Next Wednesday, August 29, the North Carolina Collection Gallery will host two experts from the North Carolina Museum of Natural Sciences to talk about the Carolina Parakeet. The program is associated with the Gallery exhibit, “The Carolina Parakeet in Art: Images from the Powell Collection.” Details on the event are as follows:
The Carolina Paraket and Relatives: A Look at Some Natural, Un-natural, and Cultural Histories
How much do we know about the Carolina Parakeet? Very little, as it turns out. John Gerwin and Brian O’Shea of the NC Museum of Natural Sciences will describe what is known and not known about this extinct bird, and talk about some of the early explorers who had personal experiences with the Parakeet. They will also share some natural history highlights of related species and conservation stories of select, endangered parrots in the U.S. and abroad.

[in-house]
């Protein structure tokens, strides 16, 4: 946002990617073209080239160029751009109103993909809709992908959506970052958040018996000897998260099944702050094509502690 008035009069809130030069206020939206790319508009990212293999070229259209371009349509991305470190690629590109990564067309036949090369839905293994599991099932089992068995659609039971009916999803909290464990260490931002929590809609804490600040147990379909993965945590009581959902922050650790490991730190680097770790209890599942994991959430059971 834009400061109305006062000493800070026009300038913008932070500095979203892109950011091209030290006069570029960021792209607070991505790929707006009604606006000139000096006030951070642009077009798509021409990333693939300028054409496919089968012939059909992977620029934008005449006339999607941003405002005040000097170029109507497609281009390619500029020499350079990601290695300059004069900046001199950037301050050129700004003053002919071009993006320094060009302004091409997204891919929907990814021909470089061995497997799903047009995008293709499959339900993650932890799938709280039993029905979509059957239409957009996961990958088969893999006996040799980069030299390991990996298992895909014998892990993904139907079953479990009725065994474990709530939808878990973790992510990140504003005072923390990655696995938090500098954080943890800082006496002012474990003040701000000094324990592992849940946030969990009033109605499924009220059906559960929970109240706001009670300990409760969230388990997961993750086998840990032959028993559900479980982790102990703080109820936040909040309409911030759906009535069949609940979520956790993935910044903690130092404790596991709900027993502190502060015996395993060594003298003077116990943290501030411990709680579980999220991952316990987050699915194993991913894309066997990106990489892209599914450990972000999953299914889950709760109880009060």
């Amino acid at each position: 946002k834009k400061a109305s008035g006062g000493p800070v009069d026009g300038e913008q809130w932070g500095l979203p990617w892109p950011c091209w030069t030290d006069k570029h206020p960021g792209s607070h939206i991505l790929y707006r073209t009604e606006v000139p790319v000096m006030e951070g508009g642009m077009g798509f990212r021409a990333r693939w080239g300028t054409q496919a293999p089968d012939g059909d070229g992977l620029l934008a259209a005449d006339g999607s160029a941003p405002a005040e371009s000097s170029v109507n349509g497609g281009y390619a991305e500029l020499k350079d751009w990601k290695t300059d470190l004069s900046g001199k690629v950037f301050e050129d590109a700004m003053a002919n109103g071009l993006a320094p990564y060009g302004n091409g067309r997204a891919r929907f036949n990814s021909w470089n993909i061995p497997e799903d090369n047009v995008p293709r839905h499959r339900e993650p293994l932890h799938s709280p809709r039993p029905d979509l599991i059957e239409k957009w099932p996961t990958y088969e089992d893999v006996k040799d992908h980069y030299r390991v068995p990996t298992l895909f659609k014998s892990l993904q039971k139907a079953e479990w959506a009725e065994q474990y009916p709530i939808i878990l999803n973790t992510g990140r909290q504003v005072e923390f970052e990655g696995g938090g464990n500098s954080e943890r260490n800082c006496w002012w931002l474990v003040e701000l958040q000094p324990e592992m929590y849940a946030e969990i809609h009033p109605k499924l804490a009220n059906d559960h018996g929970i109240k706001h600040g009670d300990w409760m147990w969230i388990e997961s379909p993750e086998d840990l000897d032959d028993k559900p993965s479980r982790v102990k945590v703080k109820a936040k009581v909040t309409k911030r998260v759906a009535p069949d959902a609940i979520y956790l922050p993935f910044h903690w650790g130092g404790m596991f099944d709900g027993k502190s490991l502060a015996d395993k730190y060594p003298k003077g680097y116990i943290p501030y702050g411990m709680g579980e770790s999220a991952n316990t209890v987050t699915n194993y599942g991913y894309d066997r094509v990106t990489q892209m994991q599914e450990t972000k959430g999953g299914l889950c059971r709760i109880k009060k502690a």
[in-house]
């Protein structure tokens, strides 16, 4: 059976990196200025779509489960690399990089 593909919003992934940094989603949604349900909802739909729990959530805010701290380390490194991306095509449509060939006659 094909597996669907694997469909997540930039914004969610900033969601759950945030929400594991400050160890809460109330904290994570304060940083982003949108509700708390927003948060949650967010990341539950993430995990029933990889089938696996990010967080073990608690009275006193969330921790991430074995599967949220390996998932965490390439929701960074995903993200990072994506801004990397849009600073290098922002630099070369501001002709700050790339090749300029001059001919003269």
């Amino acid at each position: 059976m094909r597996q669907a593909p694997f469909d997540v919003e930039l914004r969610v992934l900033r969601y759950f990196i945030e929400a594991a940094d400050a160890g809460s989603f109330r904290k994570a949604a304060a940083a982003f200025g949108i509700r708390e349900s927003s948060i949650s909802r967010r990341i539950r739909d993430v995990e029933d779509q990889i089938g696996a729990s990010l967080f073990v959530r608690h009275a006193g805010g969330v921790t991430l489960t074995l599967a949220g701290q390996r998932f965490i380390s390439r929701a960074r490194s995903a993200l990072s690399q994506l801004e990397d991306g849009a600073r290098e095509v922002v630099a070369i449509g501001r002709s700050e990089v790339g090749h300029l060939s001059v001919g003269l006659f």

5:15 p.m.: Reception and viewing of exhibit, North Carolina Collection Gallery
5:45 p.m.: Program, Pleasants Family Assembly Room, Wilson Library
“For some of Sherman’s men, like Daniel Oakey, scenes of burning forests verged on the sublime. Describing the army’s advance into ‘the wild regions of North Carolina,’ he wrote,
” ‘The resin pits were on fire, and great columns of black smoke rose high into the air, spreading and mingling together in gray clouds, and suggesting the roof and pillars of a vast temple. All traces of habitation were left behind, as we marched into the grand forest with its beautiful carpet of pine-needles….
” ‘As night came on, we found that the resinous sap in the cavities cut in the trees to receive it had been lighted by “bummers” in our advance. The effect of these peculiar watch-fires on every side, several feet above the ground, with flames licking their way up the tall trunks, was… striking and beautiful.’
“Despite the scene’s allure, however, Oakey concluded that the ‘wanton’ destruction was ‘sad to see’….”
— From “War Upon the Land: Military Strategy and the Transformation of Southern Landscapes During the American Civil War” by Lisa M. Brady (2012)